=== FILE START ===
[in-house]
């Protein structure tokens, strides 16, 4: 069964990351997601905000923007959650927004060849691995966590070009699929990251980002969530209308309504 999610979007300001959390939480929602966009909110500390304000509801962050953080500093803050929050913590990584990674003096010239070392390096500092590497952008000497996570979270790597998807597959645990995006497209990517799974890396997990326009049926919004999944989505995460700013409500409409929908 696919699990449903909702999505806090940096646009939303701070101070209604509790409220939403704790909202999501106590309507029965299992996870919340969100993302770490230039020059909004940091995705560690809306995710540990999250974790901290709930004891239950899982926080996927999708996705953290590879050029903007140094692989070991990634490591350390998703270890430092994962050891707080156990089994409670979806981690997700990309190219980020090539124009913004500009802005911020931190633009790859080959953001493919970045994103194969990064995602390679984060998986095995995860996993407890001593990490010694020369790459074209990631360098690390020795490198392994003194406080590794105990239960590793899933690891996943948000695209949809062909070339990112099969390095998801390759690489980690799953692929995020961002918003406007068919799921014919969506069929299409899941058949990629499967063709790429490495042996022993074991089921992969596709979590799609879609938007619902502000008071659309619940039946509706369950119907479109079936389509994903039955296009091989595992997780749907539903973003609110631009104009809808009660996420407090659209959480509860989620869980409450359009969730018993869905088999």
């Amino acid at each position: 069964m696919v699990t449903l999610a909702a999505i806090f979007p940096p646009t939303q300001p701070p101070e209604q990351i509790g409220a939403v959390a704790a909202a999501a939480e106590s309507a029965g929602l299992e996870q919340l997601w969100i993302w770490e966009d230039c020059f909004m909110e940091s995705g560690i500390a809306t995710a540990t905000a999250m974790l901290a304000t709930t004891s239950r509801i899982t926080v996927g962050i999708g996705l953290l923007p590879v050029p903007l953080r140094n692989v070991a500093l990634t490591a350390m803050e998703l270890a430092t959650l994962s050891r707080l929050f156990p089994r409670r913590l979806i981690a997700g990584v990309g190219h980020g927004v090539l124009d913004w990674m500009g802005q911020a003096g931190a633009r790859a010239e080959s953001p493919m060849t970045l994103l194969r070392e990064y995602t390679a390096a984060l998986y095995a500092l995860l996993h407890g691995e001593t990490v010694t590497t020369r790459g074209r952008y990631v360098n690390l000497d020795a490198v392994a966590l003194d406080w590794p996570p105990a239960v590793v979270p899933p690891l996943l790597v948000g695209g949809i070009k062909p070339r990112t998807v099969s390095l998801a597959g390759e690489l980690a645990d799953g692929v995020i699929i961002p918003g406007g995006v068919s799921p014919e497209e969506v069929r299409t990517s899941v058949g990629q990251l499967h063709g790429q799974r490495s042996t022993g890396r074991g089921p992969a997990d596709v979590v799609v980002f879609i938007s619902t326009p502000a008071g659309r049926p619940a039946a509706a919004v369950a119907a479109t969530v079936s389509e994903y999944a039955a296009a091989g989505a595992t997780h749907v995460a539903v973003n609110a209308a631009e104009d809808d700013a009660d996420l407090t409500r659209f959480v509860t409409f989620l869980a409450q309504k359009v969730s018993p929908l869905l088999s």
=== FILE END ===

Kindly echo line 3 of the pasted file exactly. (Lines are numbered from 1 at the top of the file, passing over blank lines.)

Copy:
């Amino acid at each position: 069964m696919v699990t449903l999610a909702a999505i806090f979007p940096p646009t939303q300001p701070p101070e209604q990351i509790g409220a939403v959390a704790a909202a999501a939480e106590s309507a029965g929602l299992e996870q919340l997601w969100i993302w770490e966009d230039c020059f909004m909110e940091s995705g560690i500390a809306t995710a540990t905000a999250m974790l901290a304000t709930t004891s239950r509801i899982t926080v996927g962050i999708g996705l953290l923007p590879v050029p903007l953080r140094n692989v070991a500093l990634t490591a350390m803050e998703l270890a430092t959650l994962s050891r707080l929050f156990p089994r409670r913590l979806i981690a997700g990584v990309g190219h980020g927004v090539l124009d913004w990674m500009g802005q911020a003096g931190a633009r790859a010239e080959s953001p493919m060849t970045l994103l194969r070392e990064y995602t390679a390096a984060l998986y095995a500092l995860l996993h407890g691995e001593t990490v010694t590497t020369r790459g074209r952008y990631v360098n690390l000497d020795a490198v392994a966590l003194d406080w590794p996570p105990a239960v590793v979270p899933p690891l996943l790597v948000g695209g949809i070009k062909p070339r990112t998807v099969s390095l998801a597959g390759e690489l980690a645990d799953g692929v995020i699929i961002p918003g406007g995006v068919s799921p014919e497209e969506v069929r299409t990517s899941v058949g990629q990251l499967h063709g790429q799974r490495s042996t022993g890396r074991g089921p992969a997990d596709v979590v799609v980002f879609i938007s619902t326009p502000a008071g659309r049926p619940a039946a509706a919004v369950a119907a479109t969530v079936s389509e994903y999944a039955a296009a091989g989505a595992t997780h749907v995460a539903v973003n609110a209308a631009e104009d809808d700013a009660d996420l407090t409500r659209f959480v509860t409409f989620l869980a409450q309504k359009v969730s018993p929908l869905l088999s």